Your chance to get some FREE expert feedback on your written comms is here!
So what’s the deal? If you send us a page of your written work between 5pm and 5.30pm AEDT on a Thursday, we’ll be only too happy to have a look at it and give you some general pointers!
Send samples through to email@example.com (and please note that we won’t be providing a full proofing service – it’s simply an opportunity for you to get some general tips).
This week we’re looking at ways to achieve the deceptively simple goal of plain language in written comms.
One key way of doing this is to use active (rather than passive) constructions.
We see the overuse of the passive construction all too commonly in written communications – probably because at some point, someone decided that more words meant better, and the employment of passive constructions is a sure-fire way of achieving more words! Because we now recognise that more doesn’t mean better when it comes to text, it’s essential to be able to distinguish between active and passive constructions end employ each as required.
Compare the following:
“The lawyer wrote the letter”
“The letter was written by the lawyer”
The former is concise and direct: it is the active construction. The latter is the passive construction (and SO often preferred by lawyers!). If you want to get super technical – and if you don’t, skip this part! -, in the active construction the subject is the agent (ie the person who performs the action of the verb); in the passive, the action is performed upon the subject by the agent.
While it’s certainly true that the passive construction is sometimes preferable to the active (for example, when the person who performed the action is unknown or unimportant, or you want to direct attention away from their role), in many cases it can lead to less clear and strong text.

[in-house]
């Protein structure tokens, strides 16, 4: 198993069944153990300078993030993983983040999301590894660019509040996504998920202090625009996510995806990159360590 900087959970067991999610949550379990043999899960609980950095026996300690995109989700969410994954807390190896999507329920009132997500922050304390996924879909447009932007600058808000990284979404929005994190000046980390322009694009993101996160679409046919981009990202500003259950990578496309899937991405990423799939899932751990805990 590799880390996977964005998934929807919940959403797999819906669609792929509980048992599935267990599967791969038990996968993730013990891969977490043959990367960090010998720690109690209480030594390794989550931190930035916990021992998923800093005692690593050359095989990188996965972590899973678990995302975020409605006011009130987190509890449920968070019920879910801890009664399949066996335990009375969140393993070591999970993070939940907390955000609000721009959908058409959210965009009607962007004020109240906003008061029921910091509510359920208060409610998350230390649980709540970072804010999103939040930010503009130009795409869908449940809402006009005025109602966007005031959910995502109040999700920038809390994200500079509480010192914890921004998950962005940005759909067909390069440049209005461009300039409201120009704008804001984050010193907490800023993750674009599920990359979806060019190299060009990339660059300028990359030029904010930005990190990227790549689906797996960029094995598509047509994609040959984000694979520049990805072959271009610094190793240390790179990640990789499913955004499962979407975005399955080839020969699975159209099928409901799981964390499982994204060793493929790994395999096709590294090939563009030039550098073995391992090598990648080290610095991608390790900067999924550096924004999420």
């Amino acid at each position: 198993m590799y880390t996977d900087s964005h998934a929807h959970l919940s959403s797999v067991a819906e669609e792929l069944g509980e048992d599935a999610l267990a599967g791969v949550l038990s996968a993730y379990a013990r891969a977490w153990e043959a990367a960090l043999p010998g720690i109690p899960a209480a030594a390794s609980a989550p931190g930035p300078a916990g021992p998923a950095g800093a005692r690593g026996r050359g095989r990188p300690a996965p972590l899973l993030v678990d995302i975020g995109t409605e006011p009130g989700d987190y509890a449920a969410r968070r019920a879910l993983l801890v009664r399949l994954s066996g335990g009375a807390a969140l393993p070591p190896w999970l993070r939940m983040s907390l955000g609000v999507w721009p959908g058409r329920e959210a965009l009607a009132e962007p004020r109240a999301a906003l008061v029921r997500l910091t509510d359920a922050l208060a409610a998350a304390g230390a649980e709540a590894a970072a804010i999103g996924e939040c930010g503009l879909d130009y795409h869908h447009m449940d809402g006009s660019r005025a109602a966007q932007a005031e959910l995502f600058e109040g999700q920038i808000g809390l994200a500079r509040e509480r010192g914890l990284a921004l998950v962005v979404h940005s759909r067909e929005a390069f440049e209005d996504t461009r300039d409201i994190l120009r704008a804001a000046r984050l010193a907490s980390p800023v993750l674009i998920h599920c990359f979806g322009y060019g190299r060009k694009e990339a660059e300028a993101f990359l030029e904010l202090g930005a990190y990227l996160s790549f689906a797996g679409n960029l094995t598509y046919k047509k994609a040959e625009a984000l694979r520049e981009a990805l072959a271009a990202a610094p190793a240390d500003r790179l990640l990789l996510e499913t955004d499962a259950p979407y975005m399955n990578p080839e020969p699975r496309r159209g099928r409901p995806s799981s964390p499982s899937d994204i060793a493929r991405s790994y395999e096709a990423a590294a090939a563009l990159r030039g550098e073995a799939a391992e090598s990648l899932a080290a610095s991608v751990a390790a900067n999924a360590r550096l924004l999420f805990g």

If you feel like the passive construction is overused in your own writing, stay tuned for our new initiative, Thursday Happy Half Hour, launching this Thursday to give you the opportunity to get some tailored tips to improve your written comms!
C.S. Lewis: the original advocate of plain English
Something we see a lot of confusion about is the correct use of “affect” and “effect”. If distinguishing between these two does your head in, learn to remember the acrostic poem “RAVEN” and you’ll never be confused again!
So “Affect” is a verb – an action word. Here’s an example that lot of us can probably relate to at the moment! “Melbourne’s weather affects my mood terribly”.
“Effect”, on the other hand, is a noun – a thing: “Melbourne’s weather has a terrible effect on my mood”.
But there’s one important caveat: this holds true when we’re using “affect” or “effect” as synonyms of “impact”. When “effect” means “to cause” or “to bring about”, it’s a verb: “The legislation effected a significant change in the target group’s behaviour”.
Recently, a client asked us to proof a proposed advertisement. The client had retained a marketing firm to prepare the ad (paying handsomely for the firm’s services), and was about to send it off to be printed.
Fortunately, because we’ve proven the value of our proofing services to this client before they knew to come to us first. This time, for a fractional additional cost (about 5% of what they’d paid the marketing firm) we were able to identify and rectify four errors in an ad of less than 200 words – common errors, as it happens (a malapropism, incorrect verb form for the subject, wrong use of a semicolon and a missing possessive apostrophe).
By ensuring that its text was perfected before printing, the client was spared the dilemma presented when errors are only picked up later on – that is, do you go ahead with an ad containing mistakes – which no one wants to do! – or do you incur the cost of having the ad reprinted once it’s correct? Neither option is great.
So there it is. The proven value of proofing. Perfected text for a fractional additional cost – why wouldn’t you?
“The fashion crimes people make“. You read it and it jars…but why?
A pitfall that non-native speakers in particular have to be careful to avoid, this headline contains an error of collocation. In English, “crime” collocates with “commit”, not with “make”. That is, people don’t “make” crimes, they “commit” them.